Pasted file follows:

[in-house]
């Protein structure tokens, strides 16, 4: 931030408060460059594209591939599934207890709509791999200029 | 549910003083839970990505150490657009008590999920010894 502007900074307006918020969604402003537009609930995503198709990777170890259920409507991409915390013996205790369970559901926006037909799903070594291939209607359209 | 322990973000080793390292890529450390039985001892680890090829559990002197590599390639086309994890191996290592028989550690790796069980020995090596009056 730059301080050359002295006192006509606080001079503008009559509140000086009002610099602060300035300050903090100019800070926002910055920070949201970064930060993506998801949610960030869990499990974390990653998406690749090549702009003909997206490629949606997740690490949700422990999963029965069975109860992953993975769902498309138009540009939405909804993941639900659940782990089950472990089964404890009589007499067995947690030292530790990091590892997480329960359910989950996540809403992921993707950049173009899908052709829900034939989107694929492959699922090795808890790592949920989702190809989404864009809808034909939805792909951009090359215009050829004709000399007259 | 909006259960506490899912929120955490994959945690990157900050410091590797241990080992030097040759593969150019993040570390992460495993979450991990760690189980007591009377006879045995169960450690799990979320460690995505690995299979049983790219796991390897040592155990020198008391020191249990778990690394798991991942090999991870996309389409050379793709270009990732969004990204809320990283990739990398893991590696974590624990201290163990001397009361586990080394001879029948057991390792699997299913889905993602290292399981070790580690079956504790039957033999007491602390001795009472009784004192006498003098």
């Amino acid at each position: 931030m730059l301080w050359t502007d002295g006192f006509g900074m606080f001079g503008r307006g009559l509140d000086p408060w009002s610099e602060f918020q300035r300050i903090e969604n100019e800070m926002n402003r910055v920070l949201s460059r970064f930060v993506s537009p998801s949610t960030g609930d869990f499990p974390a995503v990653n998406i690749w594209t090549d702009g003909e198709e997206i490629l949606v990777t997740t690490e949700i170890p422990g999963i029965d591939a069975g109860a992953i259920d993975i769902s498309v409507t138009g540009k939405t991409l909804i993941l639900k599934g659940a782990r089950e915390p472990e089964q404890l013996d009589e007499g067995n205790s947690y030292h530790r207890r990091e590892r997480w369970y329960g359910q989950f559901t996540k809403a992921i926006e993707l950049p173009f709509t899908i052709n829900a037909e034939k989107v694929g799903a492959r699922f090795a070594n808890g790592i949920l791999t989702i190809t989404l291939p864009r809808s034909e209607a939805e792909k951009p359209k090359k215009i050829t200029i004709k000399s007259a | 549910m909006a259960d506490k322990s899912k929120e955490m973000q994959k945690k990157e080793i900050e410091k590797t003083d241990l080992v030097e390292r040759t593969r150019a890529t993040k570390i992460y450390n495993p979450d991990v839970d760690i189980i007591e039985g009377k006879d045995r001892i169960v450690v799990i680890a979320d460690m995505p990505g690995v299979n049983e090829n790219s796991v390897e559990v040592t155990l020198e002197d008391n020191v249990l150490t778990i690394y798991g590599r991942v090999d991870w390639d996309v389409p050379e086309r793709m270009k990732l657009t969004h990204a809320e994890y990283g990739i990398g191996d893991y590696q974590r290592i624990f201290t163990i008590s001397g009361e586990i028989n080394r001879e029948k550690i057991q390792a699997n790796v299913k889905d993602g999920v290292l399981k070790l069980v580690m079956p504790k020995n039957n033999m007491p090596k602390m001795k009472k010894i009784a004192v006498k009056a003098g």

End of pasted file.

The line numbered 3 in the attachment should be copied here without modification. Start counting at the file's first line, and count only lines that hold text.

């Amino acid at each position: 931030m730059l301080w050359t502007d002295g006192f006509g900074m606080f001079g503008r307006g009559l509140d000086p408060w009002s610099e602060f918020q300035r300050i903090e969604n100019e800070m926002n402003r910055v920070l949201s460059r970064f930060v993506s537009p998801s949610t960030g609930d869990f499990p974390a995503v990653n998406i690749w594209t090549d702009g003909e198709e997206i490629l949606v990777t997740t690490e949700i170890p422990g999963i029965d591939a069975g109860a992953i259920d993975i769902s498309v409507t138009g540009k939405t991409l909804i993941l639900k599934g659940a782990r089950e915390p472990e089964q404890l013996d009589e007499g067995n205790s947690y030292h530790r207890r990091e590892r997480w369970y329960g359910q989950f559901t996540k809403a992921i926006e993707l950049p173009f709509t899908i052709n829900a037909e034939k989107v694929g799903a492959r699922f090795a070594n808890g790592i949920l791999t989702i190809t989404l291939p864009r809808s034909e209607a939805e792909k951009p359209k090359k215009i050829t200029i004709k000399s007259a | 549910m909006a259960d506490k322990s899912k929120e955490m973000q994959k945690k990157e080793i900050e410091k590797t003083d241990l080992v030097e390292r040759t593969r150019a890529t993040k570390i992460y450390n495993p979450d991990v839970d760690i189980i007591e039985g009377k006879d045995r001892i169960v450690v799990i680890a979320d460690m995505p990505g690995v299979n049983e090829n790219s796991v390897e559990v040592t155990l020198e002197d008391n020191v249990l150490t778990i690394y798991g590599r991942v090999d991870w390639d996309v389409p050379e086309r793709m270009k990732l657009t969004h990204a809320e994890y990283g990739i990398g191996d893991y590696q974590r290592i624990f201290t163990i008590s001397g009361e586990i028989n080394r001879e029948k550690i057991q390792a699997n790796v299913k889905d993602g999920v290292l399981k070790l069980v580690m079956p504790k020995n039957n033999m007491p090596k602390m001795k009472k010894i009784a004192v006498k009056a003098g």